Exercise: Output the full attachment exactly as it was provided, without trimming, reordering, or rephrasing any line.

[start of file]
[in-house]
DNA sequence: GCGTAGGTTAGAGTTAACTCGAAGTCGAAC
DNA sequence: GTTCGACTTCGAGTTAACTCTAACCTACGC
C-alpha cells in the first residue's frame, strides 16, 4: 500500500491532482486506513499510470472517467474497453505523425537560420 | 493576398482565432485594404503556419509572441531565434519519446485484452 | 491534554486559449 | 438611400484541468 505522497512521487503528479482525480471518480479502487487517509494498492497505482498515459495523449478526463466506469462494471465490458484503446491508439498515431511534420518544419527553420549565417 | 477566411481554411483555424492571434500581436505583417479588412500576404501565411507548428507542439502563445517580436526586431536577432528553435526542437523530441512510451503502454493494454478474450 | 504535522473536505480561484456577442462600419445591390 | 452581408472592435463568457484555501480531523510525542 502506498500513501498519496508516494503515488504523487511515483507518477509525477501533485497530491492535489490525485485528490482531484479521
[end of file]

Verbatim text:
[in-house]
DNA sequence: GCGTAGGTTAGAGTTAACTCGAAGTCGAAC
DNA sequence: GTTCGACTTCGAGTTAACTCTAACCTACGC
C-alpha cells in the first residue's frame, strides 16, 4: 500500500491532482486506513499510470472517467474497453505523425537560420 | 493576398482565432485594404503556419509572441531565434519519446485484452 | 491534554486559449 | 438611400484541468 505522497512521487503528479482525480471518480479502487487517509494498492497505482498515459495523449478526463466506469462494471465490458484503446491508439498515431511534420518544419527553420549565417 | 477566411481554411483555424492571434500581436505583417479588412500576404501565411507548428507542439502563445517580436526586431536577432528553435526542437523530441512510451503502454493494454478474450 | 504535522473536505480561484456577442462600419445591390 | 452581408472592435463568457484555501480531523510525542 502506498500513501498519496508516494503515488504523487511515483507518477509525477501533485497530491492535489490525485485528490482531484479521